Original Research

A description of community-based participatory research of hypertension awareness, prevention and treatment in a district of Matabeleland South Province, Zimbabwe

Pugie T. Chimberengwa, Mergan Naidoo
African Journal of Primary Health Care & Family Medicine | Vol 11, No 1 | a1839 | DOI: https://doi.org/10.4102/phcfm.v11i1.1839 | © 2019 Pugie T. Chimberengwa, Mergan Naidoo | This work is licensed under CC Attribution 4.0
Submitted: 31 May 2018 | Published: 31 January 2019

About the author(s)

Pugie T. Chimberengwa, Discipline of Public Health Medicine, University of KwaZulu-Natal, South Africa
Mergan Naidoo, Discipline of Public Health Medicine, University of KwaZulu-Natal, South Africa


Background: Hypertension is an important worldwide public health challenge because of its high prevalence and concomitant risks of cardiovascular and kidney diseases. The risk factors for hypertension are well known, and screening, diagnosis and treatment of hypertension have been well researched. However, this knowledge has not been translated into community practice as there remains a huge knowledge gap between the academics, health workers and the communities. There is need for community participation in developing and implementation of health interventions among marginalised communities.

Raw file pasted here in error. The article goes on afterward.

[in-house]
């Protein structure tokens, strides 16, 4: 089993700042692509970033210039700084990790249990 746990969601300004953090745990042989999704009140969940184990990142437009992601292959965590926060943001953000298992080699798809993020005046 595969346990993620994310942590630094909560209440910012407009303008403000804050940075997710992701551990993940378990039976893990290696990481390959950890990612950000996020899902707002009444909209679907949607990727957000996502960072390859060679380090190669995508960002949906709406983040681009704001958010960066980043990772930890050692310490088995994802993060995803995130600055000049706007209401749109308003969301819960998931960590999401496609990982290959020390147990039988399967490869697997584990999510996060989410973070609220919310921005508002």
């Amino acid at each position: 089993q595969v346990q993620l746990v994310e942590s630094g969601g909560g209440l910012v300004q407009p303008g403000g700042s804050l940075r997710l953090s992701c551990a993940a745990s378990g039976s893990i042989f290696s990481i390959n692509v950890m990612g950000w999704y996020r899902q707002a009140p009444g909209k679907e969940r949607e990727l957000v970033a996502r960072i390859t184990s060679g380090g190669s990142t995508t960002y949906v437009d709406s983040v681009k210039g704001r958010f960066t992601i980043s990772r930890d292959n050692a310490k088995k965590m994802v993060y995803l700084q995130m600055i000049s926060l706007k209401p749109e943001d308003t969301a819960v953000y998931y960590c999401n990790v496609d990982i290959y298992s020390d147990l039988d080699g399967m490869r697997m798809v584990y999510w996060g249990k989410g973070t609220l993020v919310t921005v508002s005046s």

Aim: The aim of this project was to improve the community’s knowledge about hypertension by positively influencing beliefs and behaviours, leading to improved community hypertension outcomes.

Setting: The study was undertaken in Ward 14, a rural area situated south-west of Gwanda District, Matebeleland South Province in Zimbabwe.

Methods: We conducted a health services research utilising qualitative methods by using a community-based participatory approach using a cooperative inquiry group.

Results: There was improvement in knowledge about awareness and primary prevention of hypertension. Community hypertension care was established through competence training of village health workers (VHWs) and more persons living with hypertension were enrolled into care. Pill pickup rate and treatment compliance improved and the community’s confidence in VHWs was restored. Community hypertension screening, treatment registers and health facility referrals were established.

Conclusion: The community was empowered; the VHW was established as a key link between the community and the formal health delivery. This was a sustainable form of improving community hypertension health outcomes.


hypertension; participatory action research; village health worker; community based participatory research; patients living with hypertension


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